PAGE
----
Oklahoma Republican and Senate Armed Services committee chair Sen. Jim Inhofe said the resignation was “a shock to everyone,” in a statement released Thursday night. “A career Marine with the nickname of ‘Mad Dog,’ [Mr. Mattis] was genuine, gentle and understanding. He was devoted to the warfighter, military families and veterans. I always valued our close working relationship and our nation is better for his lifetime of service, Sen. Inhofe said.

Florida Republican and former presidential candidate Sen. Marco Rubio said filling Mr. Mattis‘ shoes at the Pentagon will be no easy feat.

“For the sake of our national security I hope his decision to resign was motivated solely by a desire to enjoy a well-deserved retirement,” Sen. Rubio said in a social media post.

Virginia Republican Sen. Mark Warner characterized Mr. Mattis‘ retirement as “scary,” saying in a Twitter post that Mr. Mattis “has been an island of stability amidst the chaos of the Trump administration.”

“As we’ve seen with the President’s haphazard approach to Syria, our national defense is too important to be subjected to the President’s erratic whims,” he added.

Mr. Mattis‘, along with other top U.S. defense officials were reportedly against the move, arguing the terror group could still pose a serious threat to American allies in the Middle East. The Syria decision was one of several taken by the Trump White House, over the opposition of Mr. Mattis and other top national security officials.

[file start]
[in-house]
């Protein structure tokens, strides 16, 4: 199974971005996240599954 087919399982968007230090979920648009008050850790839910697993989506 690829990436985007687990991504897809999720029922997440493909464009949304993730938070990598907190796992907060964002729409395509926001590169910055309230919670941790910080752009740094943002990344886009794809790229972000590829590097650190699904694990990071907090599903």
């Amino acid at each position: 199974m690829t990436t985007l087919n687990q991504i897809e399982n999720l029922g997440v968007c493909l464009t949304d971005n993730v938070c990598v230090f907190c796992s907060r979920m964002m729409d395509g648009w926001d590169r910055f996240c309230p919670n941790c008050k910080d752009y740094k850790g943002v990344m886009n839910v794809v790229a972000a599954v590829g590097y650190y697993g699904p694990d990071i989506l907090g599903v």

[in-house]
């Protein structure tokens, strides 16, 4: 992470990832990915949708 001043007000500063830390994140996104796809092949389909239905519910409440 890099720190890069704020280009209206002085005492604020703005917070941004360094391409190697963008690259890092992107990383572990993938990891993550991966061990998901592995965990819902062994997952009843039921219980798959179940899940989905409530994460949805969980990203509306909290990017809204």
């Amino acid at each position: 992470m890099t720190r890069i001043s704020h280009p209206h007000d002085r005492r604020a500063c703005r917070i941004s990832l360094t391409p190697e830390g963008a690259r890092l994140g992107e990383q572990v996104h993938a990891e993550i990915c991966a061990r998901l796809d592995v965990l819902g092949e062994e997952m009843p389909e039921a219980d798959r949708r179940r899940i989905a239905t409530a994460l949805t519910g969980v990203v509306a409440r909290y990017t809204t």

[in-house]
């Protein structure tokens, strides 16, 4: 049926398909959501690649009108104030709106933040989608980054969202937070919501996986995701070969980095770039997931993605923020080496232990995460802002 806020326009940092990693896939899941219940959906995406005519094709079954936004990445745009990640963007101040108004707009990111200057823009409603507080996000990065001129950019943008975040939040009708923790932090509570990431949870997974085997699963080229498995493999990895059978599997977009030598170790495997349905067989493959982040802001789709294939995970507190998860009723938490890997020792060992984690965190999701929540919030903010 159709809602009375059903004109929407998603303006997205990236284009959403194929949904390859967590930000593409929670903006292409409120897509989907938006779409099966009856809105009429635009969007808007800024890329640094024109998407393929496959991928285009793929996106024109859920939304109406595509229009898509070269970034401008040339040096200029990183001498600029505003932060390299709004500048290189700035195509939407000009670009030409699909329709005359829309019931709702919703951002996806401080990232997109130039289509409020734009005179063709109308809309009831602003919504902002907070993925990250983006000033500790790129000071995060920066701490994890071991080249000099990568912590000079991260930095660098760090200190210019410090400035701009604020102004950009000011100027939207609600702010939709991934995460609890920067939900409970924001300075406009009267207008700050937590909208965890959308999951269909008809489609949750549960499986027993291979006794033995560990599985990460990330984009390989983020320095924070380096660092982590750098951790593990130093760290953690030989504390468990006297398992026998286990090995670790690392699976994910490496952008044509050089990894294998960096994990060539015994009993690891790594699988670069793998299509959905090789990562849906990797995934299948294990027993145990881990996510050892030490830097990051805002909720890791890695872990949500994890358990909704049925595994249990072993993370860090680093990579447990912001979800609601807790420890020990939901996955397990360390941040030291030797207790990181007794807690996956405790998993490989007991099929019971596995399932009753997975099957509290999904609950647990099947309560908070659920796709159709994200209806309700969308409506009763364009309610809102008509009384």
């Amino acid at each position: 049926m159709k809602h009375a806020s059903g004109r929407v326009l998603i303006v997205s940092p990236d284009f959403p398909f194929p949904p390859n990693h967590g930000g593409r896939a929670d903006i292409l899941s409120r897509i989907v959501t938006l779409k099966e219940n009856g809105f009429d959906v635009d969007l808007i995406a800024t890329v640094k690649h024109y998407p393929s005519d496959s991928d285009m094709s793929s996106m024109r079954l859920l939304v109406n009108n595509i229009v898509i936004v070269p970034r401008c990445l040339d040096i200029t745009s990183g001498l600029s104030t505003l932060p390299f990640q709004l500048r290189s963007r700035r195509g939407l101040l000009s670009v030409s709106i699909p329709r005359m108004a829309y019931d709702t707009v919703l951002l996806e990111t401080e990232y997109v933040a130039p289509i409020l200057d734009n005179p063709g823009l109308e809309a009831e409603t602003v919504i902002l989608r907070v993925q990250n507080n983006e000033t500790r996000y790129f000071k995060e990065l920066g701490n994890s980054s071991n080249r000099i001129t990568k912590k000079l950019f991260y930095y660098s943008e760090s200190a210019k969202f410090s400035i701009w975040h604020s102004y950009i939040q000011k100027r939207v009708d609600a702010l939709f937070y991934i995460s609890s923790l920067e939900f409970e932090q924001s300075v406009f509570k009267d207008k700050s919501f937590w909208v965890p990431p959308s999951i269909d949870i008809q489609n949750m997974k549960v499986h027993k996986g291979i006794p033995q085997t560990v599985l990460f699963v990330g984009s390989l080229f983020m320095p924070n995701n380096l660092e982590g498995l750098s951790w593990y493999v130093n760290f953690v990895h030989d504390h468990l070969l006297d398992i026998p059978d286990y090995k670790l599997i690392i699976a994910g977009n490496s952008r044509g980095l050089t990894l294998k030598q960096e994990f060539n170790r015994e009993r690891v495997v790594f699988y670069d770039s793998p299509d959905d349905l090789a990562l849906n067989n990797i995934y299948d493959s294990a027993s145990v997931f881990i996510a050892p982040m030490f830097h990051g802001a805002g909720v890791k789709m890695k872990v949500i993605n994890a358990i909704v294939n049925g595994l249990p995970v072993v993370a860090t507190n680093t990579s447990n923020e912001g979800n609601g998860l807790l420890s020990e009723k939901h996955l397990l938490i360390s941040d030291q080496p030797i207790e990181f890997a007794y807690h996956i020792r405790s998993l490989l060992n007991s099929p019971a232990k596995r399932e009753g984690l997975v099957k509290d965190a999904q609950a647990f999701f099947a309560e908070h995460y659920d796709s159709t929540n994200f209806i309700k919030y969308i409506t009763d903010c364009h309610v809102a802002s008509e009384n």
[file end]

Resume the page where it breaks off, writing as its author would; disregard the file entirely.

Mr. Mattis did not mention the Syria decision in his letter to the White House but did emphasize the fact that U.S. alliances across the globe were critical to American defense and national security, a position that has been at odds with Mr. Trump’s transactional approach to forging and fostering international alliances.

“We must do everything possible to advance an international order that is most conducive to our security, prosperity and values,” Mr. Mattis wrote. “We are strengthened in this effort by the solidarity of our alliances.”

Speculation over Mr. Mattis‘ dimming future in the administration had heightened after the announcement of White House Chief of Staff and former Marine Corps Gen. John Kelly earlier this month. The end of Mr. Mattis‘ tenure in the Trump administration marks the last former general officer to leave a White House post.

Former general Michael Flynn quit after only a month as White House national security adviser after he admitted misleading Vice President Mike Pence about the extent of his contacts with Russian officials. Flynn is awaiting sentencing for lying to the FBI in special counsel Robert Mueller’s Russia investigation.

Army Gen. H.R. McMaster succeeded Flynn as national security adviser, but he clashed with Mr. Trump and lasted less than a year in the post.

Mr. Kelly began in the administration as Homeland Security secretary and was tapped in July 2017 as White House chief of staff to bring more discipline to the West Wing. Mr. Trump announced that Mr. Kelly will leave his post at the end of this year.

• David Boyer and Guy Taylor contributed to this report.